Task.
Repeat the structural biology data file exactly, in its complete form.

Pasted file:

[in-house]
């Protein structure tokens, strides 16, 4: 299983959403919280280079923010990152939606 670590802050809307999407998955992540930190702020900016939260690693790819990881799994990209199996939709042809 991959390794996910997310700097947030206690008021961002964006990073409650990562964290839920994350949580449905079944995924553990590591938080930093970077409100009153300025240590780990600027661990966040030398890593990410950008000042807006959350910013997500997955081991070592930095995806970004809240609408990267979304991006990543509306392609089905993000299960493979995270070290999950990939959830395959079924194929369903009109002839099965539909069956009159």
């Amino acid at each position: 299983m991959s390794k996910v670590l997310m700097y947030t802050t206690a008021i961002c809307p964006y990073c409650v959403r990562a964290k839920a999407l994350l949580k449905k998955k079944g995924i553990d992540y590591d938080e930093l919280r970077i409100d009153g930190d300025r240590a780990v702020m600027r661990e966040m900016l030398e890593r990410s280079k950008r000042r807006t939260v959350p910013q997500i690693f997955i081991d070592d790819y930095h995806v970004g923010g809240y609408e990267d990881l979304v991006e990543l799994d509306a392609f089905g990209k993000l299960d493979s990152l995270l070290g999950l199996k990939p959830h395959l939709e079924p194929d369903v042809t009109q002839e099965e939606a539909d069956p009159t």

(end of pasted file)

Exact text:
[in-house]
């Protein structure tokens, strides 16, 4: 299983959403919280280079923010990152939606 670590802050809307999407998955992540930190702020900016939260690693790819990881799994990209199996939709042809 991959390794996910997310700097947030206690008021961002964006990073409650990562964290839920994350949580449905079944995924553990590591938080930093970077409100009153300025240590780990600027661990966040030398890593990410950008000042807006959350910013997500997955081991070592930095995806970004809240609408990267979304991006990543509306392609089905993000299960493979995270070290999950990939959830395959079924194929369903009109002839099965539909069956009159």
């Amino acid at each position: 299983m991959s390794k996910v670590l997310m700097y947030t802050t206690a008021i961002c809307p964006y990073c409650v959403r990562a964290k839920a999407l994350l949580k449905k998955k079944g995924i553990d992540y590591d938080e930093l919280r970077i409100d009153g930190d300025r240590a780990v702020m600027r661990e966040m900016l030398e890593r990410s280079k950008r000042r807006t939260v959350p910013q997500i690693f997955i081991d070592d790819y930095h995806v970004g923010g809240y609408e990267d990881l979304v991006e990543l799994d509306a392609f089905g990209k993000l299960d493979s990152l995270l070290g999950l199996k990939p959830h395959l939709e079924p194929d369903v042809t009109q002839e099965e939606a539909d069956p009159t």